§ Commander Galbraith
If a profit-making concern which makes £100,000 is in Perthshire, the local authority will receive a rateable value of only £36,000 under this Bill. The four remote stations have no rateable value whatever as the law stands at present, but under this scheme they will have a rateable value of £6,000 each. It is obvious that the populous areas will have to subsidise the remote areas. That may be all right, and it may be the policy of my right hon. Friend, as I gather it is, but, if so, we should have it explained to us and the people who are supplying the money should know that they are doing it.
Another point about this is that it postpones the relief which is to be given to the existing undertakings. That is obvious from what I have already said. We cannot anticipate that any of these new works will be on the valuation roll before 1949. I am told that at the present time, and for years past, there has been a steady increase in valuations of hydro-electric undertakings. That increase will continue until 1949. In view of what has been said by the Cooper Committee and by the McIntyre Committee cannot we now say that no increase in valuations should be allowed to hydro-electric undertakings until such time as relief comes along? My right hon. Friend has told us that the McIntyre Committee placed three proposals before him. The first was absolutely straightforward, and everyone could understand what it meant. It was to make another deduction of so much per cent. from the net annual value. I cannot understand, even from my right hon. Friend's explanation, why that recom- 322 mendation was not accepted. It could have been applied without any difficulty or trouble, and it would, if the Committee had only put in 35 per cent. instead of 25, have brought the hydro-electric stations into line with the steam stations, which is what we are asking for.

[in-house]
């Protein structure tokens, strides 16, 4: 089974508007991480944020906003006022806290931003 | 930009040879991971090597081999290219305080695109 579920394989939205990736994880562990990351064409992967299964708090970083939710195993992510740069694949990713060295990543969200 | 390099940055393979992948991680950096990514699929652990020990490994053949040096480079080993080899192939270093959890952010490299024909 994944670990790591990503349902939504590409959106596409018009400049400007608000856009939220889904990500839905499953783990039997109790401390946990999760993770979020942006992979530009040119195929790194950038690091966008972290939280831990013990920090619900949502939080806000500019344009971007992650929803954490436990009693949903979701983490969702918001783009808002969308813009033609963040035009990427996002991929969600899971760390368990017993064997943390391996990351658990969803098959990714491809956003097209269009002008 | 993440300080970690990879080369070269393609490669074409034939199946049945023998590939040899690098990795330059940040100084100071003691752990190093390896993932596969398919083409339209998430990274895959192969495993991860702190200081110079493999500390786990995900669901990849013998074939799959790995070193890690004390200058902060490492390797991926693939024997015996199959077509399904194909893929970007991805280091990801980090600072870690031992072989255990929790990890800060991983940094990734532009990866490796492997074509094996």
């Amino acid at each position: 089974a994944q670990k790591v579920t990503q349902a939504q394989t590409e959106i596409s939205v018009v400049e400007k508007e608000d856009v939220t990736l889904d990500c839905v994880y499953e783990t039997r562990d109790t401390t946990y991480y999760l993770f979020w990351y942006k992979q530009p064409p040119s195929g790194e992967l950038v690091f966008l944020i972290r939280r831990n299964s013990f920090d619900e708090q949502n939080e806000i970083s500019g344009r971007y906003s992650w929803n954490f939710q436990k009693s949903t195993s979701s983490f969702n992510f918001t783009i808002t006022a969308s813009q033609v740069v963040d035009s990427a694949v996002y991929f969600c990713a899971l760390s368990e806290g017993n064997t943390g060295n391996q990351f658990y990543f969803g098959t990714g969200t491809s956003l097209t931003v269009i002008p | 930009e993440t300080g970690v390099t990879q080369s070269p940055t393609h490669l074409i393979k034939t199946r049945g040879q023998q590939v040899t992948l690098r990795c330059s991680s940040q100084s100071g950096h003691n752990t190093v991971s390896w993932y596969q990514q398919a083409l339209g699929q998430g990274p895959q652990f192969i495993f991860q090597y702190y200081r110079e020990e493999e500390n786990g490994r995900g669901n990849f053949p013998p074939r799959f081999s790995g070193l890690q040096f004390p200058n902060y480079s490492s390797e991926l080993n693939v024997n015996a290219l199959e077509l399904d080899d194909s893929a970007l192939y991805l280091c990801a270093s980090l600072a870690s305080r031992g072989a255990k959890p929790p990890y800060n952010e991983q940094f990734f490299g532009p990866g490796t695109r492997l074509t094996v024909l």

Instead of that, my right hon. Friend has chosen the third alternative, which is one that none of us can understand. It is so complicated and difficult, and even technical electrical experts cannot understand why certain things which are introduced should be there. The first alternative would have given immediate relief to all consumers of electricity. In Committee some of us may feel inclined to ask for the substitution of the first alternative for the one which my right hon. Friend has chosen.
I would like to refer to Clause 5, to which my right hon. Friend paid considerable attention. I really do not think that that Clause is necessary, because, already, development and maximum prices are controlled by Statute and Order, and the rates which are charged have to be related to the economic conditions. It is a ridiculous provision, and this is how it works. The concern gets relief to the extent of £20,000. Immediately the Inland Revenue authorities assess the undertaking for tax on that additional £20,000. With Income Tax at 10s., the £20,000 is reduced to £10,000, yet, according to this Bill, £20,000 has to be spent by the concern on certain improvements. There is an even more laughable feature than that, because, if the £20,000 comes on top of the E.P.T. standard, the whole lot goes away in tax, so that the £20,000 will not exist for the undertaking to spend as the money has already been taken by the Government. That is a little bit sweeping. I have expressed certain views on the Bill. It is, far too complicated a Measure as it stands. The alternative that my right hon. Friend has chosen is unfortunate, because it does not give immediate relief, is difficult to understand and will create a great deal of work on the assessment.
§ 5.0 p.m.
§ Sir Herbert Williams (Croydon, South)
I beg to move, to leave out "now," and, at the end of the Question, to add "upon this day six months."